- Diagnosis: Ayurveda has eight ways to provide diagnoses. They are Nadi, Mootra, Mala, Jihva, Shabda, Sparsha, Druk, and Aakruti. Doctors will use the five senses to detect diseases and give diagnoses.
- Treatment and prevention: Ayurveda does have surgery for two out of the eight branches. Mostly, Ayurveda is about meditation, exercise, and leading a healthy life. It recommends people to follow a Sattvic diet and makes recommendations for regular bathing, oil pulling, tongue scraping, etc.
- Medicines: Ayurveda prescribes plants and flowers with medicinal properties. Specifically, the roots, seeds, bark, and fruits are consumed. Animal products like milk, bones, and even gallstones find use. A certain amount of fat is recommended for daily use too. Minerals such as gold, copper sulfate, lead, etc are necessary for healthy daily lives.
- Waste elimination: Finally, we have Panchakarma. Panchakarma is the way of eliminating waste from our bodies on a daily basis. Doing so is necessary to not invite in unwanted diseases and keep our systems running in perfect condition.
Ayurveda and Modern Medicine in India Today
Today, Ayurvedic medicine is still practiced and used by Indian people. The Indian Government sought to recognize and officialize Ayurvedic medicine for general public use. Since then, together with modern western medicine and treatments too. Universities and institutes have cropped up to provide quality education in Ayurveda. These students are taught the traditional methods of treatments and surgeries and even about all major issues such as cancer, bone disorders, arthritis, etc.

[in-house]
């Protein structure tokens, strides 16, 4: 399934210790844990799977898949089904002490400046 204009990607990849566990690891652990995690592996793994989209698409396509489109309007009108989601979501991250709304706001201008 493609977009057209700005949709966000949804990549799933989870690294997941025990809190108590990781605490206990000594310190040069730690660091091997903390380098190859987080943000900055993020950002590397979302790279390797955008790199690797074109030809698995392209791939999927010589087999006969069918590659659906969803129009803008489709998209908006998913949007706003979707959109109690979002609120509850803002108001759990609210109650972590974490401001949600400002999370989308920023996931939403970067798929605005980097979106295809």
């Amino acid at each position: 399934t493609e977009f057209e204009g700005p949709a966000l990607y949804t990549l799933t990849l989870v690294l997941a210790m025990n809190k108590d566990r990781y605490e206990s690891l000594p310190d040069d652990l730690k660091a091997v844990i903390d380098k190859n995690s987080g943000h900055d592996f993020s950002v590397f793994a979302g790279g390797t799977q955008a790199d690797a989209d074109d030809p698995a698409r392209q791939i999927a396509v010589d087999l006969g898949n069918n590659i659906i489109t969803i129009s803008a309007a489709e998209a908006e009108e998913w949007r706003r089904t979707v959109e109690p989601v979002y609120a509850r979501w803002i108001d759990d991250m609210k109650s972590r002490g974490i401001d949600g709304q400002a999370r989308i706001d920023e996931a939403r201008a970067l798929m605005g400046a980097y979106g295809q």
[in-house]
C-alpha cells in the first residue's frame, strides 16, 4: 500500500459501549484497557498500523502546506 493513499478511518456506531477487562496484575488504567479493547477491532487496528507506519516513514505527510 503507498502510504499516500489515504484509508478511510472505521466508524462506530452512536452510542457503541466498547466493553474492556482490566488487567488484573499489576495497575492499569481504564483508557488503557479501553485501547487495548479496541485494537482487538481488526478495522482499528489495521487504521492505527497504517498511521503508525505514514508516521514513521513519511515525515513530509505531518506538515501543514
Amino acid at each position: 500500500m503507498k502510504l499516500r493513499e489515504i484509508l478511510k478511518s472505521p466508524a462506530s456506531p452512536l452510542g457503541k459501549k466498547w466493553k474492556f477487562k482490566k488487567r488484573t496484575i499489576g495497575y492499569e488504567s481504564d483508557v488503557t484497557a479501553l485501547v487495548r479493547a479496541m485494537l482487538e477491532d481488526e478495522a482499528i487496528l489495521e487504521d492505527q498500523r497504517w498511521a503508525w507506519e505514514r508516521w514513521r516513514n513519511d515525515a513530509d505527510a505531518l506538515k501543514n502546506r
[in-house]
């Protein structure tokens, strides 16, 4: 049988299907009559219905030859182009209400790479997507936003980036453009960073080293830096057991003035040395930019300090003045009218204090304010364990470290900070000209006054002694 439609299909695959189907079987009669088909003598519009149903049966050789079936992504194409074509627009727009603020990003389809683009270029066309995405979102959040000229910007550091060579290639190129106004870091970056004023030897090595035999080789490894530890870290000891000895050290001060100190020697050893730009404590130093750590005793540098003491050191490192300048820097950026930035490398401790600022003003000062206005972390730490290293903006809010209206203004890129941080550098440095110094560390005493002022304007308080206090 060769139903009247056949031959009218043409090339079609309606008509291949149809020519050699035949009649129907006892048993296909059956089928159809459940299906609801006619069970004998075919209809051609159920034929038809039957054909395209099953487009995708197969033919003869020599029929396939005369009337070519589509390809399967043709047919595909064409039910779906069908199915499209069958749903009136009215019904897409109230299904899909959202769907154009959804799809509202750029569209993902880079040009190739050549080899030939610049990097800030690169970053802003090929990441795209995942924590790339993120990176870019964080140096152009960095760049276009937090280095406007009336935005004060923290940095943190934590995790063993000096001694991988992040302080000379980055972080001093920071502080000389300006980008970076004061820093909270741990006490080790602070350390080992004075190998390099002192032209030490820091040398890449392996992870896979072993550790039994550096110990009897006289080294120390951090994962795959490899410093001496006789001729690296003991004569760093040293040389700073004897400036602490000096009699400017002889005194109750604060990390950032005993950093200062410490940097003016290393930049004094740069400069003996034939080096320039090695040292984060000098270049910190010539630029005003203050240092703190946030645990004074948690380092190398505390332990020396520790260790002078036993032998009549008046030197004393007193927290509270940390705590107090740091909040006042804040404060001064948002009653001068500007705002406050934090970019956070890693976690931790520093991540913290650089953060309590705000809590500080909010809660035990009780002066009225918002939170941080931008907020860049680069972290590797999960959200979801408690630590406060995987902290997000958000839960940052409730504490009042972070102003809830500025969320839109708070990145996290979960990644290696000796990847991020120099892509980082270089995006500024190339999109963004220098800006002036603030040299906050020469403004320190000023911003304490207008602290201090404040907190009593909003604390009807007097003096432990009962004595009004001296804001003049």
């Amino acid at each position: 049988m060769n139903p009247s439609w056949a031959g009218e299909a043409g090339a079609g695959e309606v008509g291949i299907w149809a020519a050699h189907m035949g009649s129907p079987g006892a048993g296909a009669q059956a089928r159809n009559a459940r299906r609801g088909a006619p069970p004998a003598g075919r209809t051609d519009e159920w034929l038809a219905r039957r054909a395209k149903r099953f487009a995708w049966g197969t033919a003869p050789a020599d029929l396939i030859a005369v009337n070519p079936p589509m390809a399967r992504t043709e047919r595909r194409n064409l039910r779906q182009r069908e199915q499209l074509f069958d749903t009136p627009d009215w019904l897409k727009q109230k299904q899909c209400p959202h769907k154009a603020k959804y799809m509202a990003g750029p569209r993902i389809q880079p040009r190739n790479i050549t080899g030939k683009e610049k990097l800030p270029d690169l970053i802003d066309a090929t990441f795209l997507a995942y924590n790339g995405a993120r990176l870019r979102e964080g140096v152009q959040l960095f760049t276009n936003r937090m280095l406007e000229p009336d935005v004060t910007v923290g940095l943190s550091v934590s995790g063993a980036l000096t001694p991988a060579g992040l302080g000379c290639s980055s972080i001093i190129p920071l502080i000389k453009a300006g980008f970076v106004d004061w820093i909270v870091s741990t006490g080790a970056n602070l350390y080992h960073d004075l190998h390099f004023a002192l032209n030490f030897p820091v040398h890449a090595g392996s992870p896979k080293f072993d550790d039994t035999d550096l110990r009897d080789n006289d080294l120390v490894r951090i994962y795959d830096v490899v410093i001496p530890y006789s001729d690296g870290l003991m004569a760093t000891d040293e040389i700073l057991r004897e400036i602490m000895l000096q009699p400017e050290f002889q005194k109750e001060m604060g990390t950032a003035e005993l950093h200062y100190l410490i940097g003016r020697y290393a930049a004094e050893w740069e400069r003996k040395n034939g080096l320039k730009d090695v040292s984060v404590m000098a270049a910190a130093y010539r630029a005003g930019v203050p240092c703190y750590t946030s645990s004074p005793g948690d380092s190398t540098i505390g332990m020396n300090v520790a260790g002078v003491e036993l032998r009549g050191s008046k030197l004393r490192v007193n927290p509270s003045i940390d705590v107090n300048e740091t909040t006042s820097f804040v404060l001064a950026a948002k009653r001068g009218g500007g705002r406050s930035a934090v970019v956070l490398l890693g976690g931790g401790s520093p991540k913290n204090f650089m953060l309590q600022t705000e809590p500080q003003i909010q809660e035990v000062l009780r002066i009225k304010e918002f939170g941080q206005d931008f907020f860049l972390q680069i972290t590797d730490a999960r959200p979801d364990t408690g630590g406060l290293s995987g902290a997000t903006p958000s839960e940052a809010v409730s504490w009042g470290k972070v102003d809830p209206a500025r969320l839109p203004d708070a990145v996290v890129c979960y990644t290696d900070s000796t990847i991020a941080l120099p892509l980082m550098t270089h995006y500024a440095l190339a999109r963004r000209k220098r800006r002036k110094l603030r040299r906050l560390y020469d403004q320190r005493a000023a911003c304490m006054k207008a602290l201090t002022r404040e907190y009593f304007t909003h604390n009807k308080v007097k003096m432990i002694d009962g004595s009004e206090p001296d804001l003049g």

Along with this, clinics and hospitals have cropped up in all corners of the country. Ayurvedic medicine is comparatively cheaper and just as effective as modern medicine; making it the treatment choice for over 80% of the population.
Indian authorities have also taken strict measures to legalize and legitimize Ayurveda. Due to this, many international countries are adopting Ayurvedic practices. For instance, Yoga and Meditation are two prime examples of traditional Ayurvedic practices that many people do on a daily basis in the entire world.
Ayurveda in International Setting
As mentioned above, Ayurveda is also widely used within the Indian subcontinent and outside it too. Within the Indian subcontinent, Nepal uses Ayurveda practices quite a lot. In the same view, Sri Lanka also follows. Internationally, however, Ayurveda has international medicine laws, rules, and regulations that are yet to be overcome. For instance, there are no licenses for Ayurveda in the United States.
It is nothing short of amazing to see how advanced ancient medicine practices were. So much of modern medicine has been inspired by Ayurveda. India saw the first plastic surgery done by Sushruta, the father of plastic surgery. There is a rich culture and years of knowledge backing the practice of Ayurveda. This is perfectly displayed in the fact that modern medicine and traditional medicine exist perfectly well in harmony in modern India.